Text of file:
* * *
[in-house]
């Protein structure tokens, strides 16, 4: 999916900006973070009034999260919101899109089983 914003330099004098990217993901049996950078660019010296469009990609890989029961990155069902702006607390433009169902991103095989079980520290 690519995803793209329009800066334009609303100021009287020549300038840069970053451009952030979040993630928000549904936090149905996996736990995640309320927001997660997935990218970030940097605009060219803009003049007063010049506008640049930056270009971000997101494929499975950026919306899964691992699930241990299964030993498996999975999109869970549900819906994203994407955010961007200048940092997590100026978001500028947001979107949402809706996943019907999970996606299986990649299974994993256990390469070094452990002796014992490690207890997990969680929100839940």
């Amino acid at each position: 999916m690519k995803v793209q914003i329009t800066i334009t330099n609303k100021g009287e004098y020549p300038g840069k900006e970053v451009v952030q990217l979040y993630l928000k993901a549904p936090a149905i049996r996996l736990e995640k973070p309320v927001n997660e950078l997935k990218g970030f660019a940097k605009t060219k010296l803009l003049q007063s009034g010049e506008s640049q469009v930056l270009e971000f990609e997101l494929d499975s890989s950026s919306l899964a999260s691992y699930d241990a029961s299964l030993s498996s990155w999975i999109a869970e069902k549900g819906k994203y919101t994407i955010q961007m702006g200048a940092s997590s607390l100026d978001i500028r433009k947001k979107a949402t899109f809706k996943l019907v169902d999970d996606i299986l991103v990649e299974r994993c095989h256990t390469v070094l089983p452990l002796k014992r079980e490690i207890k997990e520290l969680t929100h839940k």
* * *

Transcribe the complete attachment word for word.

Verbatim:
[in-house]
């Protein structure tokens, strides 16, 4: 999916900006973070009034999260919101899109089983 914003330099004098990217993901049996950078660019010296469009990609890989029961990155069902702006607390433009169902991103095989079980520290 690519995803793209329009800066334009609303100021009287020549300038840069970053451009952030979040993630928000549904936090149905996996736990995640309320927001997660997935990218970030940097605009060219803009003049007063010049506008640049930056270009971000997101494929499975950026919306899964691992699930241990299964030993498996999975999109869970549900819906994203994407955010961007200048940092997590100026978001500028947001979107949402809706996943019907999970996606299986990649299974994993256990390469070094452990002796014992490690207890997990969680929100839940």
């Amino acid at each position: 999916m690519k995803v793209q914003i329009t800066i334009t330099n609303k100021g009287e004098y020549p300038g840069k900006e970053v451009v952030q990217l979040y993630l928000k993901a549904p936090a149905i049996r996996l736990e995640k973070p309320v927001n997660e950078l997935k990218g970030f660019a940097k605009t060219k010296l803009l003049q007063s009034g010049e506008s640049q469009v930056l270009e971000f990609e997101l494929d499975s890989s950026s919306l899964a999260s691992y699930d241990a029961s299964l030993s498996s990155w999975i999109a869970e069902k549900g819906k994203y919101t994407i955010q961007m702006g200048a940092s997590s607390l100026d978001i500028r433009k947001k979107a949402t899109f809706k996943l019907v169902d999970d996606i299986l991103v990649e299974r994993c095989h256990t390469v070094l089983p452990l002796k014992r079980e490690i207890k997990e520290l969680t929100h839940k």